(NEW YORK) — A Grand Canyon hiker has died while attempting to hike rim-to-rim in a single day at the national park.
Ranjith Varma — a 55-year-old man from Manassas, Virginia — was attempting to hike from the Grand Canyon’s south rim to the north rim in a single day on Saturday when the Grand Canyon Regional Communications Center received an emergency call at approximately 1:55 p.m. of a “hiker in distress” on the North Kaibab Trail, about one mile south of Cottonwood Campround, according to a statement released by the National Park Service (NPS) on Monday.
The trail is notoriously difficult and few people who visit the park take on the challenge.
“For the hearty souls who are willing to work for it – less than one percent of the Grand Canyon’s five million annual visitors – the real magic lies below the rim,” the National Parks Foundation says on their website. “On this epic Grand Canyon hike, you’ll leave from the North Kaibab Trail on the North Rim, challenging your personal limits as you descend 14.3 miles and 6,000 feet to the bottom of the canyon before connecting with the Bright Angel Trail and climbing 4,500 feet and 9.6 miles back out again to the South Rim.”
Varma became unresponsive and bystanders began initiating CPR on him, according to NPS.
“National Park Service search and rescue personnel responded to the call via helicopter,” NPS said in their statement. “Given the location, specialized helicopter maneuvers were employed to allow rangers to assume care of the hiker, initiating advance life support efforts.”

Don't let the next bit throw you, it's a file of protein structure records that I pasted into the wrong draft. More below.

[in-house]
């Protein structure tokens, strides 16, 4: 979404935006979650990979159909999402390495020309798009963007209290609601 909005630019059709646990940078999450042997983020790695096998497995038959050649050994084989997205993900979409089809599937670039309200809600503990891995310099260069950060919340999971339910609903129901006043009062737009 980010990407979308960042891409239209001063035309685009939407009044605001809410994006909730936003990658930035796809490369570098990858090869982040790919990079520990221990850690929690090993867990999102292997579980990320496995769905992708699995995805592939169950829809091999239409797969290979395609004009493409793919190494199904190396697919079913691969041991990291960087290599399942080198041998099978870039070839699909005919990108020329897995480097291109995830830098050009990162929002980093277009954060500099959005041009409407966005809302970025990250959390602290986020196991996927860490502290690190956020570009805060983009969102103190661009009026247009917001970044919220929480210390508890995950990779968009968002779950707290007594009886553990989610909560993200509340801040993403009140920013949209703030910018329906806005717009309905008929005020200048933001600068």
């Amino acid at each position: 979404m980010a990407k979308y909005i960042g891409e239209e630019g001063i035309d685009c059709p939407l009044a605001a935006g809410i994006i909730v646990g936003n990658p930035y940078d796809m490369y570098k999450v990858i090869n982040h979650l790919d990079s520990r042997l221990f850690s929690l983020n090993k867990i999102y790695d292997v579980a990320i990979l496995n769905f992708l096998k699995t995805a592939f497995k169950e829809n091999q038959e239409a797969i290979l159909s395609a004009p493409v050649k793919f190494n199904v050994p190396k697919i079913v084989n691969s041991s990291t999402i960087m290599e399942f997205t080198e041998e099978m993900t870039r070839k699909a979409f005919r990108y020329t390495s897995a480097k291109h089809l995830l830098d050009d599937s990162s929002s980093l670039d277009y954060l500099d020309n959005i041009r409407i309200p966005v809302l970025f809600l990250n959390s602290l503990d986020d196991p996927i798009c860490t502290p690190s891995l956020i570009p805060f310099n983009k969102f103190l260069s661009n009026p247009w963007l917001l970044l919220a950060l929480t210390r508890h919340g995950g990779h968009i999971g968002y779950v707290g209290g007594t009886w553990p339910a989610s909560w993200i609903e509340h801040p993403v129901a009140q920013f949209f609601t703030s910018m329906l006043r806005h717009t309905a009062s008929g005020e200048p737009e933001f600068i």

Attempts to resuscitate Varma were ultimately unsuccessful and the 55-year-old died during his rim-to-rim attempt at the Grand Canyon.
Park officials took the opportunity to warn people about the dangers of hiking, particularly during extreme heat.
“In the summer, temperatures on exposed parts of the trail can reach over 120°F (49 °C) in the shade. Park rangers strongly advise not hiking in the inner canyon during the heat of the day between the hours of 10 a.m. and 4 p.m.,” NPS said. “Be aware that efforts to assist hikers may be delayed during the summer months due to limited staff, the number of rescue calls, employee safety requirements, and limited helicopter flying capability during periods of extreme heat or inclement weather.”
Hikers are strongly encouraged to read the Hiking Tips page and check the Backcountry Updates and Closures page for current information on inner canyon conditions on NPS’ website before embarking on any journey.
An investigation into the Varma’s death is being now being conducted by the NPS in coordination with the Coconino County Medical Examiner and authorities confirmed that no further information will be made available at this time.
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